Hewlett-Packard to split in two: report

Oct 06, 2014, 2:12 AM EDT
A sign is posted outside of the Hewlett-Packard headquarters on May 23, 2014 in Palo Alto, California. HP announced on Thursday that it plans to lay off an additional 11,000 to 16,000 employees over its previously scheduled mass layoffs of 34,000.
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Hewlett-Packard, a pioneer in business computers, plans to break into two parts as it separates its personal-computer and printer businesses from its technology services. USAToday reports:

As early as Monday, the tech giant plans to announce the breakup, first reported Sunday by The Wall Street Journal and confirmed by other media and a person familiar with the matter.

CEO Meg Whitman, who has led a multiyear restructuring, would serve as chairman of the PC and printer business and CEO of the separate company, which would be chaired by HP's current lead independent director Patricia Russo, according to several published reports.

An HP breakup, which has been under discussion for more than a year, would follow recent corporate splits as companies aim to satisfy shareholders by sharpening their focus. On Tuesday, online-auction giant eBay said it was spinning off its PayPal payments-processing unit.

Meg Whitman shelved plans to spin off Hewlett-Packard Co.'s personal-computer business when she became chief executive officer three years ago. Now, she’s reversing her position. Bloomberg Businessweek reports:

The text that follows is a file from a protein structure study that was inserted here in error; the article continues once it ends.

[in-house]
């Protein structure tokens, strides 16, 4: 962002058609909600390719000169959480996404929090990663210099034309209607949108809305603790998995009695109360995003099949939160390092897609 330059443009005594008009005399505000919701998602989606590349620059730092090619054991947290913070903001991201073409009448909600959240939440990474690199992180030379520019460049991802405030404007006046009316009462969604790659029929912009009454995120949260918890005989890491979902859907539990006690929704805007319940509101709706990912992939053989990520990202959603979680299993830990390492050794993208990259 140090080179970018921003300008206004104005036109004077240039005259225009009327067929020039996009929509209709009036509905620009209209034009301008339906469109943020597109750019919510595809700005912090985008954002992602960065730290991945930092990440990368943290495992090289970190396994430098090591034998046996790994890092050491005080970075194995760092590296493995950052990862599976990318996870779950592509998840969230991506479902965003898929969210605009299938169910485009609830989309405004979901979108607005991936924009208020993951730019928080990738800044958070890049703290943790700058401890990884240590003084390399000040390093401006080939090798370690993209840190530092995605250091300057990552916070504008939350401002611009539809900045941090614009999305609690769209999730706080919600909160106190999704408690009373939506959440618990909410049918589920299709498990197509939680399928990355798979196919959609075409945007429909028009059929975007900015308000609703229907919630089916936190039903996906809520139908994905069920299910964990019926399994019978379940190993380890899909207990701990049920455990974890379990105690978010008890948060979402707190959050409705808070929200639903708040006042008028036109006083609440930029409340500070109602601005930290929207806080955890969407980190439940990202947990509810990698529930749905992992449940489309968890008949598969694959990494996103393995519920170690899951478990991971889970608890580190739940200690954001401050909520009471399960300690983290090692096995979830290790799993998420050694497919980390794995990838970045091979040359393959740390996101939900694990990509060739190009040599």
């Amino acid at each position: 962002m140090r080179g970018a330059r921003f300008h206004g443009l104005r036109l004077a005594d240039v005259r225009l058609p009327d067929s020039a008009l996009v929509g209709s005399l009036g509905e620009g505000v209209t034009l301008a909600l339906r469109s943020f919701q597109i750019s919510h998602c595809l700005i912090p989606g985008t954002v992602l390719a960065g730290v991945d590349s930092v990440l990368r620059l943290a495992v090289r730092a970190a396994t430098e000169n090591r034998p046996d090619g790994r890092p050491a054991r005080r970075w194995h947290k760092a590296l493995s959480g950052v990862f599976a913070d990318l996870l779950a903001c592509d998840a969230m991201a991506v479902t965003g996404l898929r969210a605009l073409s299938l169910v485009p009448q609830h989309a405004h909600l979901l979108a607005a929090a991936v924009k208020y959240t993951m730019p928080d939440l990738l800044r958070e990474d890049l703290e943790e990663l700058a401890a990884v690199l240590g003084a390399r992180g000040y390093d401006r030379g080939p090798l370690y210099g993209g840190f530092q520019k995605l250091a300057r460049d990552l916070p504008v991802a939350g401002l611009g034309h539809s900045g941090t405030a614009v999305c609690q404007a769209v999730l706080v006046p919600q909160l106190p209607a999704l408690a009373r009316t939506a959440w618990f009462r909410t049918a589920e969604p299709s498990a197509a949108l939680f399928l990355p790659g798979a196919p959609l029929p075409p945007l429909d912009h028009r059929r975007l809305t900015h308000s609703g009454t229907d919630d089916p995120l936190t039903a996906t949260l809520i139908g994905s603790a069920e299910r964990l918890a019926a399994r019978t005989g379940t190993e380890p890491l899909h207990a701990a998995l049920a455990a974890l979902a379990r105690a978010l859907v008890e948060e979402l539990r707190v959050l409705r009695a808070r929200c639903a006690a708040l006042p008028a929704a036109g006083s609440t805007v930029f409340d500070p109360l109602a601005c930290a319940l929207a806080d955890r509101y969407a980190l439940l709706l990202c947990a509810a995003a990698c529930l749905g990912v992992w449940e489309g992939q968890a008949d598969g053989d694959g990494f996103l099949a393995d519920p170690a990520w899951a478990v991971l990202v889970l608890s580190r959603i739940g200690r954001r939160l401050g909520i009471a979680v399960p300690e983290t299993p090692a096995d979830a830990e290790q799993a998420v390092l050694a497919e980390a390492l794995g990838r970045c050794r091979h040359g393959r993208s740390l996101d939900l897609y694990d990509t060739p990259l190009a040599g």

After struggling to turn around the company since becoming CEO in 2011, Whitman is adopting a plan to split Hewlett-Packard’s PC and printer divisions off from its enterprise hardware and service groups, according to a person with knowledge of the matter.

It’s a scenario she rejected as recently as last year, saying more time was needed to restore the company’s stature as the innovator that put Silicon Valley on the map.

“If you try to hive a division off, it’s really hard because you almost have to recreate the whole thing,” Whitman told Bloomberg News in 2011.

Last year, Whitman defended her strategy for the company, saying it “will be one of the great comeback stories in American business.”

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